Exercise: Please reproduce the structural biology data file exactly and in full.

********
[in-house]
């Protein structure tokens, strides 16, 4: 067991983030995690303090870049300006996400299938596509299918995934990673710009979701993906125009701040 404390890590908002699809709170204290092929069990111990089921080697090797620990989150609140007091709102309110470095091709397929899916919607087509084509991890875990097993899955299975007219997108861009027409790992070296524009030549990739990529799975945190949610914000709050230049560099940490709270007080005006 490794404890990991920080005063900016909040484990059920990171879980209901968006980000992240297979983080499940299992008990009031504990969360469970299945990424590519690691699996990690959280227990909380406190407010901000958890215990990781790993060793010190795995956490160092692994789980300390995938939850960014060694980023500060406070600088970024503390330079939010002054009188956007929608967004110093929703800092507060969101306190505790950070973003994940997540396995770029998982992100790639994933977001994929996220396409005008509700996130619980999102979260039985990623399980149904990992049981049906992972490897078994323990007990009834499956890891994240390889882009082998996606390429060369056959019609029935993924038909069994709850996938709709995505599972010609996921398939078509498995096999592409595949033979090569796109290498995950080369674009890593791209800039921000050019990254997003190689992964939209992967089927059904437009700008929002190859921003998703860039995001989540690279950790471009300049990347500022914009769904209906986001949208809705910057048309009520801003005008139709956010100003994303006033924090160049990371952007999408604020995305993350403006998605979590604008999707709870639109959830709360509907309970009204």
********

[in-house]
């Protein structure tokens, strides 16, 4: 067991983030995690303090870049300006996400299938596509299918995934990673710009979701993906125009701040 404390890590908002699809709170204290092929069990111990089921080697090797620990989150609140007091709102309110470095091709397929899916919607087509084509991890875990097993899955299975007219997108861009027409790992070296524009030549990739990529799975945190949610914000709050230049560099940490709270007080005006 490794404890990991920080005063900016909040484990059920990171879980209901968006980000992240297979983080499940299992008990009031504990969360469970299945990424590519690691699996990690959280227990909380406190407010901000958890215990990781790993060793010190795995956490160092692994789980300390995938939850960014060694980023500060406070600088970024503390330079939010002054009188956007929608967004110093929703800092507060969101306190505790950070973003994940997540396995770029998982992100790639994933977001994929996220396409005008509700996130619980999102979260039985990623399980149904990992049981049906992972490897078994323990007990009834499956890891994240390889882009082998996606390429060369056959019609029935993924038909069994709850996938709709995505599972010609996921398939078509498995096999592409595949033979090569796109290498995950080369674009890593791209800039921000050019990254997003190689992964939209992967089927059904437009700008929002190859921003998703860039995001989540690279950790471009300049990347500022914009769904209906986001949208809705910057048309009520801003005008139709956010100003994303006033924090160049990371952007999408604020995305993350403006998605979590604008999707709870639109959830709360509907309970009204």